Extra Pouches
This is company dependent. In B Co, we were only allowed the issued two sustainment pounches and nothing more. C Co let us attach butt packs, and any unused E-Tool pouches could be used to carry items in Mountains. The general rule of thumb is you most likely won't get to use a third sustainment pouch, and you'll be issued a butt pack, so don't waste any money on pouches.


One thing that will make you an asset in winter classes is if you learn to make fires before Ranger School. In Darby, we were given burn barrels a couple times to dry out clothes when it was cold. My first Mountains, we made apex fires in the patrol base two or three times, which you will want to make quickly, as it will be the last thing before your rest plan. Either save your MRE matches in a beverage pouch, or bring a couple waterproof matches. In Mountains, you'll get a heat tab, which makes fire building much easier.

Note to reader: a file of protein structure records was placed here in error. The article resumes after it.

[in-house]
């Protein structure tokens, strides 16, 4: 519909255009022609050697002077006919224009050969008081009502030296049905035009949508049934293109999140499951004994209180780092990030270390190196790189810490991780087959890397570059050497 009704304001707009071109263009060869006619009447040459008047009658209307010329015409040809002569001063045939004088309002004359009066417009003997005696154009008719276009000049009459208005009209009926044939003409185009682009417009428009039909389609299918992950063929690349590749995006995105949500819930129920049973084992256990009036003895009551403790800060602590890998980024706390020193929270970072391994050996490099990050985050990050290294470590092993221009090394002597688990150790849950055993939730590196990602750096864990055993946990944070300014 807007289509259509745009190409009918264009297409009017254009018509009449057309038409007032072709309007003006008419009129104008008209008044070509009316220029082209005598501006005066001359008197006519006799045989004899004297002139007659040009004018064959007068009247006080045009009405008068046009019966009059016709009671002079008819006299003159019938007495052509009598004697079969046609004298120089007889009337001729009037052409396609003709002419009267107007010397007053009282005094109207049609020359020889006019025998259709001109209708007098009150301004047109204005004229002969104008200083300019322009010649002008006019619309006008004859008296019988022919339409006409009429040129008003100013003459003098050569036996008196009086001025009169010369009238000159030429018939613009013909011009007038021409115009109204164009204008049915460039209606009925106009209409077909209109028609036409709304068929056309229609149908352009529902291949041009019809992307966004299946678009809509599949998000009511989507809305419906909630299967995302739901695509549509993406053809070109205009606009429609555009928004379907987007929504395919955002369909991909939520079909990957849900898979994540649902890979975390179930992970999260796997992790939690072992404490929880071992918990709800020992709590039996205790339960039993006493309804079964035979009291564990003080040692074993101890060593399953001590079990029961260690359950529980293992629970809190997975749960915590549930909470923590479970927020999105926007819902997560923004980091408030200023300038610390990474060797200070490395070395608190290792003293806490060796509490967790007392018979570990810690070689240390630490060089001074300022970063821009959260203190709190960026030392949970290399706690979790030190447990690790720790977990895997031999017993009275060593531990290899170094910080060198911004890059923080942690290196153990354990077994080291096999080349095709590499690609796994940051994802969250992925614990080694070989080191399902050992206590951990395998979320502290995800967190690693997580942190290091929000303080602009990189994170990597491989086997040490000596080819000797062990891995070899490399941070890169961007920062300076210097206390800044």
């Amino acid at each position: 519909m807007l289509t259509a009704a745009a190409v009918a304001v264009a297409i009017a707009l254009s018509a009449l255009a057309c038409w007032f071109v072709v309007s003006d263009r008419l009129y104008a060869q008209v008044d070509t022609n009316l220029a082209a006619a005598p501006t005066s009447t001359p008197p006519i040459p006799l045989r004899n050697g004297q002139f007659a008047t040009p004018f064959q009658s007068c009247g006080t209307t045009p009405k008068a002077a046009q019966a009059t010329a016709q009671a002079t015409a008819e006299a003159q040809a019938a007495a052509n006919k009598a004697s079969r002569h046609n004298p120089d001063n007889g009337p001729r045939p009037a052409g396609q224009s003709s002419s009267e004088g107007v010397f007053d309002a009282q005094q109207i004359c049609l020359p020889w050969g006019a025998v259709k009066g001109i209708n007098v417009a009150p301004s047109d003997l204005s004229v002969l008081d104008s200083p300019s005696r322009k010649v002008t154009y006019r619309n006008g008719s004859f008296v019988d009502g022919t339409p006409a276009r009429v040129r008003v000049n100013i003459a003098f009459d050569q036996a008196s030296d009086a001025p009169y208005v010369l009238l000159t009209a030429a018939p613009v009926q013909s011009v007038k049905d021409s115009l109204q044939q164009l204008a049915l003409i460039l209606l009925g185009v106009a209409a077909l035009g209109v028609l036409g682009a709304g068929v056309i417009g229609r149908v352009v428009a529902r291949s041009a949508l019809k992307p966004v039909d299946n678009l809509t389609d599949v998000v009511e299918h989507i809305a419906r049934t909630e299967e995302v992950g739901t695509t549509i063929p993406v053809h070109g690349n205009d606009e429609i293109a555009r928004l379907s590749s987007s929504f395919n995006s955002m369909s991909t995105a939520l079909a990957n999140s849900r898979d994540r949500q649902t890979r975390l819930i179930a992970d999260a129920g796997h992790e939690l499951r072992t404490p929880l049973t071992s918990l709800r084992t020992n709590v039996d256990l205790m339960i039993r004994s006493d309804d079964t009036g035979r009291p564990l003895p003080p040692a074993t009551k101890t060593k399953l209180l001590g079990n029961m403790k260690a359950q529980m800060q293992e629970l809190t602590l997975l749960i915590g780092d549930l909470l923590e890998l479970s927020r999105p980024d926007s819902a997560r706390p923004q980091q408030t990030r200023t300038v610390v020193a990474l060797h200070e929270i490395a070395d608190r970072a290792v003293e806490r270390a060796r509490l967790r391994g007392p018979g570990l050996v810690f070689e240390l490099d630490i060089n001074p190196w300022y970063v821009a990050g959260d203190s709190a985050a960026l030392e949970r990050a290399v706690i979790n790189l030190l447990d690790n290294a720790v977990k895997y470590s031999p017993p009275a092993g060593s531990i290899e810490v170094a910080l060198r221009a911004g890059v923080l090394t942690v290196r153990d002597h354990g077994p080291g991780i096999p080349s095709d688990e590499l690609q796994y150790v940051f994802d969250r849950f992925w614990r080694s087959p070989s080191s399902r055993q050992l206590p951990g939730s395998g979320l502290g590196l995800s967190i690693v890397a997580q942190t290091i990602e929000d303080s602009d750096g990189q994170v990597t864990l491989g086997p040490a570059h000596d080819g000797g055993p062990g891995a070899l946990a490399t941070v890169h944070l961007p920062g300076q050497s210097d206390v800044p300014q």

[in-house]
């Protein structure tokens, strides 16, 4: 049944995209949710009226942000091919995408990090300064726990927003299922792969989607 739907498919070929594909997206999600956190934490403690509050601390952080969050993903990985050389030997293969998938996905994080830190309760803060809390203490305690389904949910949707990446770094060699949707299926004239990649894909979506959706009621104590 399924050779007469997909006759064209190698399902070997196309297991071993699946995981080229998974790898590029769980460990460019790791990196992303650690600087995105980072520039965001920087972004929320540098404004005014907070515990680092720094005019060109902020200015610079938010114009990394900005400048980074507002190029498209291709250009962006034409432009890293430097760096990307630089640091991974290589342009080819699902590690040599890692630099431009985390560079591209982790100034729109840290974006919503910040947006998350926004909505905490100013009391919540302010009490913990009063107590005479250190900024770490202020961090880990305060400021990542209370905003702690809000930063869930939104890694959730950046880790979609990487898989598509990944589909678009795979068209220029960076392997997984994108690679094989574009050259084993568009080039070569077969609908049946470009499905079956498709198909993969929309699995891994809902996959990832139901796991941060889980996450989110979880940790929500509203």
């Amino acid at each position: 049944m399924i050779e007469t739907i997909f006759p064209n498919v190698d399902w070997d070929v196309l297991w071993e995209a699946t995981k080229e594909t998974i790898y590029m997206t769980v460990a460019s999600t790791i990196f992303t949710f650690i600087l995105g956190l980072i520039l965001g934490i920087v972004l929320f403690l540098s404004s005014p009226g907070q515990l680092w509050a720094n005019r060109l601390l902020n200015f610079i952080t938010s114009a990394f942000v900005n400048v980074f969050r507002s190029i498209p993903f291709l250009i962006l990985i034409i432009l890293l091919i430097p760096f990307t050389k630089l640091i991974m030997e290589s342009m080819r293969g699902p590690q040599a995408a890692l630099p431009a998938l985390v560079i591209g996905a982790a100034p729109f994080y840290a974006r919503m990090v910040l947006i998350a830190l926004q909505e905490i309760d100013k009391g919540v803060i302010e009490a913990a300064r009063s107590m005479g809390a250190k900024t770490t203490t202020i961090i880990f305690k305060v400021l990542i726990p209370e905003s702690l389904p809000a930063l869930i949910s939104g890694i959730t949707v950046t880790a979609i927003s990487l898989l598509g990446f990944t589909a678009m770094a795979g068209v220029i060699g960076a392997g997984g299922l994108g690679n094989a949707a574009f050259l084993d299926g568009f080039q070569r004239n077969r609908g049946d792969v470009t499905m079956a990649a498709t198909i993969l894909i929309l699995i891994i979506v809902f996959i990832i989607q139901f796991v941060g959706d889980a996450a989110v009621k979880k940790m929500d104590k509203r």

Sleep is a rarity and sometimes even an inconvenience in School. You're going to fall asleep doing anything: pulling security, walking, talking, etc. If somebody wakes you up, you might think you were awake, but you probably weren't (I'm guilty of that; We all are). If someone else is falling asleep, read the situation. If you can, offer to stay awake and watch for an RI while your buddy gets even 10 minutes of sleep. People remember that kind of stuff. This is more prevalent in the patrol base in Mountains and Florida, where you'll find yourself with down time occasionally.It is really funny to be talking to someone, and then realize the guy fell asleep mid sentence. He'll wake up thirty seconds later and keep talking like nothing happened. I fell asleep mid-sentence on the phone with my parents on Darby pass.


AARs will be conducted multiple times a day. The cadre will give you feedback after actions on and again when they issue you a GO/NO-GO in every phase.

Equipment Checks